by Jim Longworth
One summer night during the 1984 Presidential campaign, Tonight Show icon Johnny Carson quipped, "I guess both candidates will get some rest this week, Mondale in the Virgin Islands, Reagan in the Cabinet meeting."
It was a good natured poke at his Republican friend Ronald Reagan, who was known for taking daily naps. But Carson's barbs took aim at Democrats too.
And regardless of the intended target, his jokes were funny, and never mean spirited. Unfortunately, the current crop of late night comedians can't seem to grasp or embrace those standards. For example, compare Carson's 1984 joke with Stephen Colbert's attempt at humor on election night 2016. Said Colbert, "If Trump wins, how about screaming 'f*#@' for the next 45 minutes?" Not only was Colbert's remark not funny, it was vulgar, and mean spirited. It's sad to say, but Colbert and other late night lefties have increasingly lost their sense of humor, decorum, objectivity, and fairness.
Johnny Carson and other television hosts of his era also never took sides in political elections, nor did they predict outcomes. Not so today. Just weeks prior to this year's election, Colbert said of Trump, "You're not going to be President!" "The Daily Show's" Trevor Noah said Trump had "the mind of a toddler", and called him a "spoiled brat". Samantha Bee, host of "Full Frontal", joined in the name calling, telling her audience that Trump, "is a f%&#@ing liar."
Today's late night lefties are also poor losers, and just can't seem to accept the fact that Donald Trump defeated Hillary Clinton. Said Trevor Noah, "I cannot understand how America can be this hateful." And Colbert proclaimed, "I can't put a happy face on this, and that's my job." Yes it IS your job Stephen, and you would be able to do your job if you were a true professional.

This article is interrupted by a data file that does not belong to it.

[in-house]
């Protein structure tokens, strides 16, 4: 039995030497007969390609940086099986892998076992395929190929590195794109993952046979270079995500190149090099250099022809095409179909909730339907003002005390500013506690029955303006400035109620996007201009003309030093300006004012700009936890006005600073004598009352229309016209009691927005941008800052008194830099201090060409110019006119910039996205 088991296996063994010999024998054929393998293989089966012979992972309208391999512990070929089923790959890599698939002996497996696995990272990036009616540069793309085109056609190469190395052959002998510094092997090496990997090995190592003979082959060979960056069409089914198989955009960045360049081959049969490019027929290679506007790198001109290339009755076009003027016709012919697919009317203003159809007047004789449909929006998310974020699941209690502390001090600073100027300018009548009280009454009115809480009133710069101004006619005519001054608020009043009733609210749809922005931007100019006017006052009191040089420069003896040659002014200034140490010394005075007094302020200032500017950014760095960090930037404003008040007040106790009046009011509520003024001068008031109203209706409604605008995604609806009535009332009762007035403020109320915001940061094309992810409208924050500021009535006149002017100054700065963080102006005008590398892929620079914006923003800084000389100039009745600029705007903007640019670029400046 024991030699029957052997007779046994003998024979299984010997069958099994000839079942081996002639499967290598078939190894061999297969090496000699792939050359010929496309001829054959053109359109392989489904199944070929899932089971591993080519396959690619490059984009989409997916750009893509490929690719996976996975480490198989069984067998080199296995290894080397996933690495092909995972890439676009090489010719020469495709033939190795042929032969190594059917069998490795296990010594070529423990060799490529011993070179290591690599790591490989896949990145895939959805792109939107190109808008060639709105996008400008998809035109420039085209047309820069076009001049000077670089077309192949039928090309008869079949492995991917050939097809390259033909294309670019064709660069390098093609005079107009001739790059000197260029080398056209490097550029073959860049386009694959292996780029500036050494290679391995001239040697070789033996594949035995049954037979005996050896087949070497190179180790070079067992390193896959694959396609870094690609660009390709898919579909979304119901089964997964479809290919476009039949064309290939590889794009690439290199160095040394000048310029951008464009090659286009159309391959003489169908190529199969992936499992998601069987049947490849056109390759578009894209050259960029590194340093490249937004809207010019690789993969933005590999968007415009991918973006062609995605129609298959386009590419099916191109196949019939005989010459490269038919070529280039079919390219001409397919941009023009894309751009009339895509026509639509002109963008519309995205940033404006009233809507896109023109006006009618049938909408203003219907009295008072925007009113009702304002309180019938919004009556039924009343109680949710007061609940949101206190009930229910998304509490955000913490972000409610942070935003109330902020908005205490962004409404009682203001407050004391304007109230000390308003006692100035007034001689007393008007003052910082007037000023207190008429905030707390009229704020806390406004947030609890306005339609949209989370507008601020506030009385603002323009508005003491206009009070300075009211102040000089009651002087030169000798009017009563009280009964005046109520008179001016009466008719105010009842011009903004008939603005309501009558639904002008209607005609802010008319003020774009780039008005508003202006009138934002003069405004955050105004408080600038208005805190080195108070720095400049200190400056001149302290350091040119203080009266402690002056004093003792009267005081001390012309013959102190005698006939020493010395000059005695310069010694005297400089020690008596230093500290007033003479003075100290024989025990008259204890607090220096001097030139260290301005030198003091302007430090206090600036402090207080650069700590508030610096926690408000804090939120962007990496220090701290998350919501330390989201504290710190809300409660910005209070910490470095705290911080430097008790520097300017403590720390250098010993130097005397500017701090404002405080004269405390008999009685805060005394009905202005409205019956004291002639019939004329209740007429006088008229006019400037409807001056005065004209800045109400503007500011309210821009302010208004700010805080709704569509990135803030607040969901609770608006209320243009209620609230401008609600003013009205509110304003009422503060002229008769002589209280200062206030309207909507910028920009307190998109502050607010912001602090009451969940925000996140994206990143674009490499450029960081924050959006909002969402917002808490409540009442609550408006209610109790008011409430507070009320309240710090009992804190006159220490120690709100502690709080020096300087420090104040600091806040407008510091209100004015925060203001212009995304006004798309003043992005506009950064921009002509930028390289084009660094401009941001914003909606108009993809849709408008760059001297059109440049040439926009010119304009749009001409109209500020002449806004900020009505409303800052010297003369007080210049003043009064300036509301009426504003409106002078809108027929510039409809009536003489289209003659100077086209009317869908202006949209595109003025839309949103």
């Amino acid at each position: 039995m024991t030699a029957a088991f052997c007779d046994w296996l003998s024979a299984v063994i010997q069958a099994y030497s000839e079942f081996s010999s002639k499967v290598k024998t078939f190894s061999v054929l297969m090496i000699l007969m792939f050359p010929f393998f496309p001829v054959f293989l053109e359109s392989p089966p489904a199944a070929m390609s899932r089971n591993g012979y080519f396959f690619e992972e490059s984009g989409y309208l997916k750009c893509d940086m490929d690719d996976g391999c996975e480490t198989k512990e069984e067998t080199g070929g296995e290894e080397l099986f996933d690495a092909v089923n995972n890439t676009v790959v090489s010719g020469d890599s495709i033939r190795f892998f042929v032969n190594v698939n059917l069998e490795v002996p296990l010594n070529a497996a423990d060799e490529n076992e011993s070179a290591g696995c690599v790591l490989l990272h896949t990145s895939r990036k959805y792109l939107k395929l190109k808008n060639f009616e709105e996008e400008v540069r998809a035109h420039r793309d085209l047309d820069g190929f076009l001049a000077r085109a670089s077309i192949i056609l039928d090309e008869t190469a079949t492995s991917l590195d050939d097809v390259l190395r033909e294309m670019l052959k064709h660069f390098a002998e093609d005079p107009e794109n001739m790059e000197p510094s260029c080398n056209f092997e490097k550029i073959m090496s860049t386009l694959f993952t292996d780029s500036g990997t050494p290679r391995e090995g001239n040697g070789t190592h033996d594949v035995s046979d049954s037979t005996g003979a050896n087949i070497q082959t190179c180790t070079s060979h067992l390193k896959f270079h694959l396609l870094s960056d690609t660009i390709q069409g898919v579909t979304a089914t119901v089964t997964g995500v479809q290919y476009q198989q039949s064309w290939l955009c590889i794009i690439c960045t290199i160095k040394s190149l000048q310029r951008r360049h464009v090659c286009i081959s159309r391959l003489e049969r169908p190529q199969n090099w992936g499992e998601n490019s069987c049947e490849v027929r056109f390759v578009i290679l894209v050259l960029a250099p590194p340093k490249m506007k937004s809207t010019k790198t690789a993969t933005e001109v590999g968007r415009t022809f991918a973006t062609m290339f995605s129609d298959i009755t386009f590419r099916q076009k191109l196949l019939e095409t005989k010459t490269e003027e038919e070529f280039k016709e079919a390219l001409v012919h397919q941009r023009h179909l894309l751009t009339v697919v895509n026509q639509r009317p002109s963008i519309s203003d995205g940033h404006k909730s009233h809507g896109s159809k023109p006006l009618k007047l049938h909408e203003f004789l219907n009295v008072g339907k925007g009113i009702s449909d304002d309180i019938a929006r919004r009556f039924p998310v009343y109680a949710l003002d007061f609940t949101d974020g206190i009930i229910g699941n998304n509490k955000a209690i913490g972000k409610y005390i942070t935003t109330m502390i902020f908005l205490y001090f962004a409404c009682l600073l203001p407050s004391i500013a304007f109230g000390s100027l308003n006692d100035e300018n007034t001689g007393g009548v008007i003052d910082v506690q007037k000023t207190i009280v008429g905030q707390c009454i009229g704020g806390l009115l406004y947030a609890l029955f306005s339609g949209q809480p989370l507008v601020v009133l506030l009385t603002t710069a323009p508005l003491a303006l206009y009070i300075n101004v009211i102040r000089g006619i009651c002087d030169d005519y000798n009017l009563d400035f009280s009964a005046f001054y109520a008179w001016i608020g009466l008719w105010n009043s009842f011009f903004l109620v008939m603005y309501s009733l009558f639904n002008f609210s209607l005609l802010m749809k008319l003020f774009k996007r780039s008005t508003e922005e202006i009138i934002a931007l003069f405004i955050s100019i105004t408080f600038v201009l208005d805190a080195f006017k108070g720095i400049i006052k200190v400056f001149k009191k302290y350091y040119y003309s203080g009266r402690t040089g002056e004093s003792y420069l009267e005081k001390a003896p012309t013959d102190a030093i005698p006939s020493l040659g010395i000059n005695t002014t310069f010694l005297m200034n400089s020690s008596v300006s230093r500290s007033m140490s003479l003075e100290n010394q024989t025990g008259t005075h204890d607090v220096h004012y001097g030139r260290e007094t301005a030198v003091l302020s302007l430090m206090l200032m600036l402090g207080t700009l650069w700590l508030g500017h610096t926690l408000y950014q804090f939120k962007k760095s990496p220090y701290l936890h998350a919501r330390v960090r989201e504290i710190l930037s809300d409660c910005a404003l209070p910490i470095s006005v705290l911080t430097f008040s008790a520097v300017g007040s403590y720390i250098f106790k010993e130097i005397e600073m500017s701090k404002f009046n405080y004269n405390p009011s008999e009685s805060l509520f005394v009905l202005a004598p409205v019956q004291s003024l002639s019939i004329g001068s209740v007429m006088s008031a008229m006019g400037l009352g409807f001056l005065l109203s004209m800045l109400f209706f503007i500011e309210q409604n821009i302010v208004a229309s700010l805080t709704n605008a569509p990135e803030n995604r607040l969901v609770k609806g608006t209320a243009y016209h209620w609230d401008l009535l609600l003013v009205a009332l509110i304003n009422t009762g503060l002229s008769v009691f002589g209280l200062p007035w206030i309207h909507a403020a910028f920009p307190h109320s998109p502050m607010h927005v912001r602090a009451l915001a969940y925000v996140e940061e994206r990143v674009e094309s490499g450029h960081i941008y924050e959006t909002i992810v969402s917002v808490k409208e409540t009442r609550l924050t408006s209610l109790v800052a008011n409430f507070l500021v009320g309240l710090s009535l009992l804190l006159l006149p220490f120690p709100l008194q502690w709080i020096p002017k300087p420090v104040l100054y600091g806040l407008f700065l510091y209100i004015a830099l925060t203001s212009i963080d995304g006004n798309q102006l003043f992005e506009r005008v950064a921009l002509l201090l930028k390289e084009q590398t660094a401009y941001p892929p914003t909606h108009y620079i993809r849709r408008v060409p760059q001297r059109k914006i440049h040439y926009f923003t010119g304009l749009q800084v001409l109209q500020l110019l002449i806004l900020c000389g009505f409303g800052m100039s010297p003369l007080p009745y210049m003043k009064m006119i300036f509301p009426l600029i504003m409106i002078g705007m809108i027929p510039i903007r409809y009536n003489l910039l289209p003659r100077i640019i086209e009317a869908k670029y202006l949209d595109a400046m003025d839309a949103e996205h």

But as bad as Noah, Bee, and Colbert are, the worst of the late night whiners is Seth Meyers, whose monologues have morphed into rambling commentaries on the evils of Trump. Meyers, you may recall emceed the 2011 National Press Club dinner where he and Obama went after Trump with a vengeance. In fact, Meyers' over-the-top barbs have since been credited with convincing Trump to run for President in 2016. Meyers wasn't funny then, and he isn't funny now, mainly because he's lost sight of his objectivity, and of the Carson standards for late night comedy. George Mason University professor Robert Lichter told the Daily Beast, "One element of a joke is surprise. That's what makes it funny. When you just deliver a diatribe, you may be satisfying yourself, but you're not going to influence many people."
Prior to being given his own show, Meyers was the head writer on "Saturday Night Live", where he also served up jokes as the anchor for "Weekend Update". Then, as now, SNL had a decided left wing bias. In fact, in a 2012 interview with podcaster Bill Simmons, Meyers said of SNL, "Yes, there are more liberal people involved in the show." Meyers was right. According to Downtrend.com, 67% of people who voted in the 2008 Presidential election had watched SNL, and of those, 59% voted for Obama over McCain.
But this year, SNL went off the rails and shot itself in the left foot by allowing co-anchor Michael Che to deliver a series of commentaries rather than jokes. Lichter's theory held true. Che's anti-Trump diatribes didn't convince enough of his liberal millennial viewers to even vote, much less vote for Hillary. Recently, after viewing SNL, Donald Trump tweeted, "watched parts of SNL. It is a totally one-sided, biased show - nothing funny at all." To his credit, Che admitted his approach was biased, telling Esquire, "Oddly I agree with him (Trump)...I think our show should show all views..."
Throughout history there have been stand-up comics who have used hate speech and obscenities to criticize politicians, but traditionally, late night hosts have always exercised a sense of balance and decency in their delivery, if for no other reason than they didn't wish to alienate half of their potential audience. Today's night owl comedians don't seem to care who they alienate, so long as they get a cheap laugh from a mean spirited joke about Donald Trump.
Don't get me wrong, Mr. Trump has said and done plenty of things that warrant comedic barbs, but those barbs should only sting, not stab. They should be funny, not angry. And they should be thought provoking not vulgar. My advice to the President -Elect is to do what I do when I want a late night laugh. Watch re-runs of Carson.
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